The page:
selves the area of damage.
Hosein, who visited the area yester-
day said a geologist, Dr Deryck Gay,
is expected to visit the area this week
and advise how best to permanently
treat with the land-slippage.
"Our priority right now, firstly, is
to make it passable for the residents
of the area, not the general public.
They need to go home. There was
a death in here yesterday (Monday)
and people had to walk to go through
the rocks and go in for the wake," he
The T&T Guardian contacted Ma-
racas Bay Hotel yesterday and was
told while the number of guests has
ero wee \:
Tourists make their way on foot along the North Coast Road as work crew
clear rubble from a landslide yesterday. PICTURE SHIRLEY BAHADUR
dwindled, the staff have not been af- cern was the re-opening of the road
fected as yet. in time for school on Monday.
Two maxi drivers working the The drivers said some maxis oper-
North Coast Road route said they ate a relay system, dropping passen-
have not increased their fares which gers closest the point of the landslip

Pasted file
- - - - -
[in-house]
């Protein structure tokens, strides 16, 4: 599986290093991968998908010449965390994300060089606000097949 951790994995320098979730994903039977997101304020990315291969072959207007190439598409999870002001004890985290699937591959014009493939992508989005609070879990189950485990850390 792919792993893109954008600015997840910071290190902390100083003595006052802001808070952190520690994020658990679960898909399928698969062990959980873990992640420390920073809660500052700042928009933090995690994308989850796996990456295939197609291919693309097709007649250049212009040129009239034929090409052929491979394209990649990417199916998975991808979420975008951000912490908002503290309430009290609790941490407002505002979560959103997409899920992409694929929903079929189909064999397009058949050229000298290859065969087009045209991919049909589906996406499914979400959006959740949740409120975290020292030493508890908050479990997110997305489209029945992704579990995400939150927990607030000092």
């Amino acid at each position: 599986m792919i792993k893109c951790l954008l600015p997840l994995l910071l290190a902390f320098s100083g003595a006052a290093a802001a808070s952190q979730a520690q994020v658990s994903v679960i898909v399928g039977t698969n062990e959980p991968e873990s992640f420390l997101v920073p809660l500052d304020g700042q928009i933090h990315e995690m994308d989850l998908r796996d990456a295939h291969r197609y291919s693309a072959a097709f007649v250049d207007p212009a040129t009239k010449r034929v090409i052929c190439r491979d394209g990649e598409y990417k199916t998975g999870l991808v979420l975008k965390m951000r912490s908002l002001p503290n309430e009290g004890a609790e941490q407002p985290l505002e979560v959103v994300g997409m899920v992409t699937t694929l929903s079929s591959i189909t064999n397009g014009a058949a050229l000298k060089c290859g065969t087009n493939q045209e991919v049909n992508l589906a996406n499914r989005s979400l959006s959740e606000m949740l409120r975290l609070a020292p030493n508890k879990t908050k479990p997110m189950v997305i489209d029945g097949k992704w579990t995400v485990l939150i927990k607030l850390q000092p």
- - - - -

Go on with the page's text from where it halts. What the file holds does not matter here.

range from $12 to Maracas and $20 to where passengers walk to the other
Blanchisseuse. side and board another maxi to take
They added that their main con- them home.
Wednesday, January 3,2018
Registration forms for the Na-
tional Carnival Commission
(NCC)'s Carnival competitions
are now available.
The NCC yesterday advised
individual masqueraders and
bands that the forms would
be available at its office at the
Grand Stand at the Queen's
Park Savannah on Mondays to
Fridays between 9 am and 4 pm
and on Saturdays between 9 am
and 2 pm.
Forms can also be down-
loaded on NCC's website- ncctt.
org. The forms will be available
until the closing dates for regis-
tration for each competition as
Aboud: New laws can save fishermen's lives
President of Fishermen and Friends
of the Sea (FFOS) Gary Aboud wants
the draft Fisheries Management Bill
of 2011 to be made a law to help
alert fishermen of potential dangers
Aboud's comments came after a
rough seas bulletin was issued by